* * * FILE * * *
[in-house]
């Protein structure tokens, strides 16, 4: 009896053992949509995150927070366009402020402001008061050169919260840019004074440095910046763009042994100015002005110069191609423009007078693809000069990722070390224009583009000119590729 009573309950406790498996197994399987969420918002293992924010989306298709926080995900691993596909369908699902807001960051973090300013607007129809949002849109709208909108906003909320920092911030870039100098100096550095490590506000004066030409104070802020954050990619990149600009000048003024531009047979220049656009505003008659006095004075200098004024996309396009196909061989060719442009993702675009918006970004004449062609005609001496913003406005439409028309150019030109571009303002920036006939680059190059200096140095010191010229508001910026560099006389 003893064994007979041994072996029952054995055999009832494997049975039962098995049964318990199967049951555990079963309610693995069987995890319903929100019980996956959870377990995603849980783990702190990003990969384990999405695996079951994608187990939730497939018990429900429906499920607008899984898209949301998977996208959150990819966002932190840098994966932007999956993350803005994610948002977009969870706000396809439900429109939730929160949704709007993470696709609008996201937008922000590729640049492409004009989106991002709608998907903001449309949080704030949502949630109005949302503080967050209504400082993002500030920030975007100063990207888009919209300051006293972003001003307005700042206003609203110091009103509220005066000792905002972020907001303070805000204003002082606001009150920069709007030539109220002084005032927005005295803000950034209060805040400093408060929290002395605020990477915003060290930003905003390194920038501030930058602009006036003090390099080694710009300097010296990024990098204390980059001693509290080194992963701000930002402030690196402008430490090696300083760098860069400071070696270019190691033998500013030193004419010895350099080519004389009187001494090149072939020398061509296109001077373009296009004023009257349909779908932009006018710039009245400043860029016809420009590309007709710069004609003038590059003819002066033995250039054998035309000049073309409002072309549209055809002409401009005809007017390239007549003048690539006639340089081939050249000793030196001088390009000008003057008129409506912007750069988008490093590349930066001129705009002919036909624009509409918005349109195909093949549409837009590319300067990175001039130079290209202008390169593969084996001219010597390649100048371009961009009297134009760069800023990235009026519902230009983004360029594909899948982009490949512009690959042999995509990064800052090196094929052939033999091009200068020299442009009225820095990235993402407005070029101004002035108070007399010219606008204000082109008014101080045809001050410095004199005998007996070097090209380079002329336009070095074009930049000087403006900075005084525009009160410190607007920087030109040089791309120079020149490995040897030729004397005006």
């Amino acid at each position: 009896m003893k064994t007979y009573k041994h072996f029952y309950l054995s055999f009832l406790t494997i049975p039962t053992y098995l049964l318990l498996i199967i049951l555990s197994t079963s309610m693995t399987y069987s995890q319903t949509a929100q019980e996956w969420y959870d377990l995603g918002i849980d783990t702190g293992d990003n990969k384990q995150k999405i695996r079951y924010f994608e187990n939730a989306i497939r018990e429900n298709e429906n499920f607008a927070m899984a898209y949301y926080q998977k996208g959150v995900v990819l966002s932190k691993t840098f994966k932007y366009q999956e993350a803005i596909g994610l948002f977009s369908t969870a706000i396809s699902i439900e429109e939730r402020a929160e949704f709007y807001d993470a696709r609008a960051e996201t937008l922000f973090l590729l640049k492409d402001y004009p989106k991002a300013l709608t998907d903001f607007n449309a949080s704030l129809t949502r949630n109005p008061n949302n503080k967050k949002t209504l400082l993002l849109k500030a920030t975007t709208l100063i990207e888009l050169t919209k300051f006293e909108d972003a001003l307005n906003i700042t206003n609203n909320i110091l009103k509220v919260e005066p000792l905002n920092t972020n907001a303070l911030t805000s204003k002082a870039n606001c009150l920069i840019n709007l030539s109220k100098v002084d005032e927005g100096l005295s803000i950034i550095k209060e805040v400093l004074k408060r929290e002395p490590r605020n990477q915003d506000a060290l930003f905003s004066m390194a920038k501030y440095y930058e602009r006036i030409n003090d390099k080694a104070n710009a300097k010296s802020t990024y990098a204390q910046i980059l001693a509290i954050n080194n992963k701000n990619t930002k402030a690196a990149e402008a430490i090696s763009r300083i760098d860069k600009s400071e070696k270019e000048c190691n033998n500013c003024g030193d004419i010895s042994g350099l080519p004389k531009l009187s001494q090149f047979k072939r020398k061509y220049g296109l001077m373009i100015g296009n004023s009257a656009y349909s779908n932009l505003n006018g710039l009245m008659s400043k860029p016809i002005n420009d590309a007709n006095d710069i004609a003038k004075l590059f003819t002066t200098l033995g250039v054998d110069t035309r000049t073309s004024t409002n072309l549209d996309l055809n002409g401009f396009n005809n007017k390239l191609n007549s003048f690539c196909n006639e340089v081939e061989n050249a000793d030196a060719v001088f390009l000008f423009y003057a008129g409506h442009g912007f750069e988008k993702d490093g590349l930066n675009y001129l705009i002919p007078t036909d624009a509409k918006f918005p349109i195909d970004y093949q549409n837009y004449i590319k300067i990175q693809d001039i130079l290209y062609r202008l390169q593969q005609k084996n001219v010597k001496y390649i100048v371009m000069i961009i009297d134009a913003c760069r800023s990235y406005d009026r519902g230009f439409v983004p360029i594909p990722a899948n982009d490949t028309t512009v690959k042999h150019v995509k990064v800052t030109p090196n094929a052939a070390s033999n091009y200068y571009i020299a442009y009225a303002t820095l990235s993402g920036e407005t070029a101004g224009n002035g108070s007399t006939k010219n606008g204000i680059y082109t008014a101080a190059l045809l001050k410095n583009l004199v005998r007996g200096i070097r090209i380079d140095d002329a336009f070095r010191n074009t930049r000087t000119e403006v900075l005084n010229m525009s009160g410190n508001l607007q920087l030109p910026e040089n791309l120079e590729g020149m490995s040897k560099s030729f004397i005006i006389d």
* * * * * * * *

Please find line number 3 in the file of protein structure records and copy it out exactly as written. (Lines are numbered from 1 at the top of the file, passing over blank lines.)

């Amino acid at each position: 009896m003893k064994t007979y009573k041994h072996f029952y309950l054995s055999f009832l406790t494997i049975p039962t053992y098995l049964l318990l498996i199967i049951l555990s197994t079963s309610m693995t399987y069987s995890q319903t949509a929100q019980e996956w969420y959870d377990l995603g918002i849980d783990t702190g293992d990003n990969k384990q995150k999405i695996r079951y924010f994608e187990n939730a989306i497939r018990e429900n298709e429906n499920f607008a927070m899984a898209y949301y926080q998977k996208g959150v995900v990819l966002s932190k691993t840098f994966k932007y366009q999956e993350a803005i596909g994610l948002f977009s369908t969870a706000i396809s699902i439900e429109e939730r402020a929160e949704f709007y807001d993470a696709r609008a960051e996201t937008l922000f973090l590729l640049k492409d402001y004009p989106k991002a300013l709608t998907d903001f607007n449309a949080s704030l129809t949502r949630n109005p008061n949302n503080k967050k949002t209504l400082l993002l849109k500030a920030t975007t709208l100063i990207e888009l050169t919209k300051f006293e909108d972003a001003l307005n906003i700042t206003n609203n909320i110091l009103k509220v919260e005066p000792l905002n920092t972020n907001a303070l911030t805000s204003k002082a870039n606001c009150l920069i840019n709007l030539s109220k100098v002084d005032e927005g100096l005295s803000i950034i550095k209060e805040v400093l004074k408060r929290e002395p490590r605020n990477q915003d506000a060290l930003f905003s004066m390194a920038k501030y440095y930058e602009r006036i030409n003090d390099k080694a104070n710009a300097k010296s802020t990024y990098a204390q910046i980059l001693a509290i954050n080194n992963k701000n990619t930002k402030a690196a990149e402008a430490i090696s763009r300083i760098d860069k600009s400071e070696k270019e000048c190691n033998n500013c003024g030193d004419i010895s042994g350099l080519p004389k531009l009187s001494q090149f047979k072939r020398k061509y220049g296109l001077m373009i100015g296009n004023s009257a656009y349909s779908n932009l505003n006018g710039l009245m008659s400043k860029p016809i002005n420009d590309a007709n006095d710069i004609a003038k004075l590059f003819t002066t200098l033995g250039v054998d110069t035309r000049t073309s004024t409002n072309l549209d996309l055809n002409g401009f396009n005809n007017k390239l191609n007549s003048f690539c196909n006639e340089v081939e061989n050249a000793d030196a060719v001088f390009l000008f423009y003057a008129g409506h442009g912007f750069e988008k993702d490093g590349l930066n675009y001129l705009i002919p007078t036909d624009a509409k918006f918005p349109i195909d970004y093949q549409n837009y004449i590319k300067i990175q693809d001039i130079l290209y062609r202008l390169q593969q005609k084996n001219v010597k001496y390649i100048v371009m000069i961009i009297d134009a913003c760069r800023s990235y406005d009026r519902g230009f439409v983004p360029i594909p990722a899948n982009d490949t028309t512009v690959k042999h150019v995509k990064v800052t030109p090196n094929a052939a070390s033999n091009y200068y571009i020299a442009y009225a303002t820095l990235s993402g920036e407005t070029a101004g224009n002035g108070s007399t006939k010219n606008g204000i680059y082109t008014a101080a190059l045809l001050k410095n583009l004199v005998r007996g200096i070097r090209i380079d140095d002329a336009f070095r010191n074009t930049r000087t000119e403006v900075l005084n010229m525009s009160g410190n508001l607007q920087l030109p910026e040089n791309l120079e590729g020149m490995s040897k560099s030729f004397i005006i006389d």